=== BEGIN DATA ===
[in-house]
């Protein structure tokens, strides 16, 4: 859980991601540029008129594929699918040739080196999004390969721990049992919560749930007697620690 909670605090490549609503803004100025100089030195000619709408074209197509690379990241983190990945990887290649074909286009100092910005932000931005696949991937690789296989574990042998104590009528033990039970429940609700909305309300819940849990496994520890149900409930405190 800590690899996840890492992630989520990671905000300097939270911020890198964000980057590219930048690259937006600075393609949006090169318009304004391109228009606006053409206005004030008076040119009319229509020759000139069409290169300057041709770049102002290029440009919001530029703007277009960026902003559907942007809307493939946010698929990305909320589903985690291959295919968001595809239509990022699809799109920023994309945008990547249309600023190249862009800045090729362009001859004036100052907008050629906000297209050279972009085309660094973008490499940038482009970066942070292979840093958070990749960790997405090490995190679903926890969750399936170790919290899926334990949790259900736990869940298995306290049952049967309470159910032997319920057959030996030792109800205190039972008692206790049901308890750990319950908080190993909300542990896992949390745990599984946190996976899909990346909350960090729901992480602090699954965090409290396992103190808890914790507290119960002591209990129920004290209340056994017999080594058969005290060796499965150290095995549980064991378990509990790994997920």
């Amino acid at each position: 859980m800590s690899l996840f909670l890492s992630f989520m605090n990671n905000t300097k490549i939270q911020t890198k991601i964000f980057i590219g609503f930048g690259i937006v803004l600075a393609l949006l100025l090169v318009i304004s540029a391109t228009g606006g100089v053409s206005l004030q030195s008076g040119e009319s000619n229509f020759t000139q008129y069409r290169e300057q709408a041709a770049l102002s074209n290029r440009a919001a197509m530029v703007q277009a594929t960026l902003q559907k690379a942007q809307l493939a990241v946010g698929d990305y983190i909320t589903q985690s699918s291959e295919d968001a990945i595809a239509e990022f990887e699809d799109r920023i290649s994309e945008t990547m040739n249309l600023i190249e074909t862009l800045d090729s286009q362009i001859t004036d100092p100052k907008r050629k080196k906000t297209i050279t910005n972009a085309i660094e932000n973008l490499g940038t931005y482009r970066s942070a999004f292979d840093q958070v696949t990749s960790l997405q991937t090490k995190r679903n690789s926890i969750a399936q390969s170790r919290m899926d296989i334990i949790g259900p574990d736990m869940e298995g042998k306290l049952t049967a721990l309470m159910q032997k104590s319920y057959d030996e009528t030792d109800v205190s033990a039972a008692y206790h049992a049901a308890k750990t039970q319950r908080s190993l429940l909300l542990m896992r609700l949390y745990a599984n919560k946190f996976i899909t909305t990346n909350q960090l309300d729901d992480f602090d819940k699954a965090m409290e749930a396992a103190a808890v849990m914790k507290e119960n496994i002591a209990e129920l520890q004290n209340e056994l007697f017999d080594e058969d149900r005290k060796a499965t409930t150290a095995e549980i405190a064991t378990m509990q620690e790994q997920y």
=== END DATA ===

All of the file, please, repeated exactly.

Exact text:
[in-house]
């Protein structure tokens, strides 16, 4: 859980991601540029008129594929699918040739080196999004390969721990049992919560749930007697620690 909670605090490549609503803004100025100089030195000619709408074209197509690379990241983190990945990887290649074909286009100092910005932000931005696949991937690789296989574990042998104590009528033990039970429940609700909305309300819940849990496994520890149900409930405190 800590690899996840890492992630989520990671905000300097939270911020890198964000980057590219930048690259937006600075393609949006090169318009304004391109228009606006053409206005004030008076040119009319229509020759000139069409290169300057041709770049102002290029440009919001530029703007277009960026902003559907942007809307493939946010698929990305909320589903985690291959295919968001595809239509990022699809799109920023994309945008990547249309600023190249862009800045090729362009001859004036100052907008050629906000297209050279972009085309660094973008490499940038482009970066942070292979840093958070990749960790997405090490995190679903926890969750399936170790919290899926334990949790259900736990869940298995306290049952049967309470159910032997319920057959030996030792109800205190039972008692206790049901308890750990319950908080190993909300542990896992949390745990599984946190996976899909990346909350960090729901992480602090699954965090409290396992103190808890914790507290119960002591209990129920004290209340056994017999080594058969005290060796499965150290095995549980064991378990509990790994997920």
């Amino acid at each position: 859980m800590s690899l996840f909670l890492s992630f989520m605090n990671n905000t300097k490549i939270q911020t890198k991601i964000f980057i590219g609503f930048g690259i937006v803004l600075a393609l949006l100025l090169v318009i304004s540029a391109t228009g606006g100089v053409s206005l004030q030195s008076g040119e009319s000619n229509f020759t000139q008129y069409r290169e300057q709408a041709a770049l102002s074209n290029r440009a919001a197509m530029v703007q277009a594929t960026l902003q559907k690379a942007q809307l493939a990241v946010g698929d990305y983190i909320t589903q985690s699918s291959e295919d968001a990945i595809a239509e990022f990887e699809d799109r920023i290649s994309e945008t990547m040739n249309l600023i190249e074909t862009l800045d090729s286009q362009i001859t004036d100092p100052k907008r050629k080196k906000t297209i050279t910005n972009a085309i660094e932000n973008l490499g940038t931005y482009r970066s942070a999004f292979d840093q958070v696949t990749s960790l997405q991937t090490k995190r679903n690789s926890i969750a399936q390969s170790r919290m899926d296989i334990i949790g259900p574990d736990m869940e298995g042998k306290l049952t049967a721990l309470m159910q032997k104590s319920y057959d030996e009528t030792d109800v205190s033990a039972a008692y206790h049992a049901a308890k750990t039970q319950r908080s190993l429940l909300l542990m896992r609700l949390y745990a599984n919560k946190f996976i899909t909305t990346n909350q960090l309300d729901d992480f602090d819940k699954a965090m409290e749930a396992a103190a808890v849990m914790k507290e119960n496994i002591a209990e129920l520890q004290n209340e056994l007697f017999d080594e058969d149900r005290k060796a499965t409930t150290a095995e549980i405190a064991t378990m509990q620690e790994q997920y």